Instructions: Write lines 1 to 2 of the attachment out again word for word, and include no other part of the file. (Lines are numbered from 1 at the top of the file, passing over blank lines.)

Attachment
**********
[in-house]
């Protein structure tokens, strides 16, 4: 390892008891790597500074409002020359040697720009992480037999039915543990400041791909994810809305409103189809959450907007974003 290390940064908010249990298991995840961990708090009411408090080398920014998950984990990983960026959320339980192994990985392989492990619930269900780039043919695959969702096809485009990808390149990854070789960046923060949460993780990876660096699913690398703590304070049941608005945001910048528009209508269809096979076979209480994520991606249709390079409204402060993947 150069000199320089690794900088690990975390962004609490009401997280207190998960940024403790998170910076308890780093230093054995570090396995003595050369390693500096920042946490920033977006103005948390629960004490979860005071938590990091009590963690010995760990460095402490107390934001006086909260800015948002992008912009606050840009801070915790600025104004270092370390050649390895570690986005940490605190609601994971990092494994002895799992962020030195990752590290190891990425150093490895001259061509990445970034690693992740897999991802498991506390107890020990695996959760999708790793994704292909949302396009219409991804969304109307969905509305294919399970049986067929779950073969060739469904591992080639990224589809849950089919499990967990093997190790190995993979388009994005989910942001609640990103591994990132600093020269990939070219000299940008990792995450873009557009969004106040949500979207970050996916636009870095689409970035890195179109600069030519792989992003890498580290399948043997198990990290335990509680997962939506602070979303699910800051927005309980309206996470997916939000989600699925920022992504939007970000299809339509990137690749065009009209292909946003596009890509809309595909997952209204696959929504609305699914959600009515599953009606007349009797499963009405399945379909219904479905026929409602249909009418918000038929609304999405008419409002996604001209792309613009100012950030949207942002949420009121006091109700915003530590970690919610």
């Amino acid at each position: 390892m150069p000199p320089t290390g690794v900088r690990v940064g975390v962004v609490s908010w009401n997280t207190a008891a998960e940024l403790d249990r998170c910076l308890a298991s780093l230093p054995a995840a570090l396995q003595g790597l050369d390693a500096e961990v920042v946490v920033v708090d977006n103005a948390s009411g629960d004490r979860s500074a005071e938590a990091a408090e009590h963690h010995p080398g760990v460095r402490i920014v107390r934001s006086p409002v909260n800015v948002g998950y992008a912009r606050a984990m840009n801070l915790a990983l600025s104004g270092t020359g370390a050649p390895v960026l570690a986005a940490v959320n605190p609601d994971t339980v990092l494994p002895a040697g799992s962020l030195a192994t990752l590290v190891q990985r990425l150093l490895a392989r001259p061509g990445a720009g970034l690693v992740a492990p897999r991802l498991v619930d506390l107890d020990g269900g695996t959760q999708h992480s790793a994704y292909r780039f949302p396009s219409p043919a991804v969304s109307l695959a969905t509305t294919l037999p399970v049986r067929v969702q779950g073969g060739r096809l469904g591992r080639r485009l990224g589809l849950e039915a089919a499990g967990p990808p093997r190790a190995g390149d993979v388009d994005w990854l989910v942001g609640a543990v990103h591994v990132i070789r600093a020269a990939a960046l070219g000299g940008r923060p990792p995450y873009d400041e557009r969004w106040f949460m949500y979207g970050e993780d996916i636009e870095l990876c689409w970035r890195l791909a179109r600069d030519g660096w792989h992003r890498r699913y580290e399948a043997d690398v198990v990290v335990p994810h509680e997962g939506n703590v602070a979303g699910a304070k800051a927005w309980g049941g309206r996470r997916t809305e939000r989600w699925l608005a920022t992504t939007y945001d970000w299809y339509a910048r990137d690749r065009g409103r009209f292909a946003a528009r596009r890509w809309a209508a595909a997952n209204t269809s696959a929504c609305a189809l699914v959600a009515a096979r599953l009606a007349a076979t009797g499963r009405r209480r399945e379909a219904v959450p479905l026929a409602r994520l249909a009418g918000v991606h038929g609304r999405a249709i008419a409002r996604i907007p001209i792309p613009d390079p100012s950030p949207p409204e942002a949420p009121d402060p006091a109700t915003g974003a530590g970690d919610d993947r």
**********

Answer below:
[in-house]
């Protein structure tokens, strides 16, 4: 390892008891790597500074409002020359040697720009992480037999039915543990400041791909994810809305409103189809959450907007974003 290390940064908010249990298991995840961990708090009411408090080398920014998950984990990983960026959320339980192994990985392989492990619930269900780039043919695959969702096809485009990808390149990854070789960046923060949460993780990876660096699913690398703590304070049941608005945001910048528009209508269809096979076979209480994520991606249709390079409204402060993947 150069000199320089690794900088690990975390962004609490009401997280207190998960940024403790998170910076308890780093230093054995570090396995003595050369390693500096920042946490920033977006103005948390629960004490979860005071938590990091009590963690010995760990460095402490107390934001006086909260800015948002992008912009606050840009801070915790600025104004270092370390050649390895570690986005940490605190609601994971990092494994002895799992962020030195990752590290190891990425150093490895001259061509990445970034690693992740897999991802498991506390107890020990695996959760999708790793994704292909949302396009219409991804969304109307969905509305294919399970049986067929779950073969060739469904591992080639990224589809849950089919499990967990093997190790190995993979388009994005989910942001609640990103591994990132600093020269990939070219000299940008990792995450873009557009969004106040949500979207970050996916636009870095689409970035890195179109600069030519792989992003890498580290399948043997198990990290335990509680997962939506602070979303699910800051927005309980309206996470997916939000989600699925920022992504939007970000299809339509990137690749065009009209292909946003596009890509809309595909997952209204696959929504609305699914959600009515599953009606007349009797499963009405399945379909219904479905026929409602249909009418918000038929609304999405008419409002996604001209792309613009100012950030949207942002949420009121006091109700915003530590970690919610």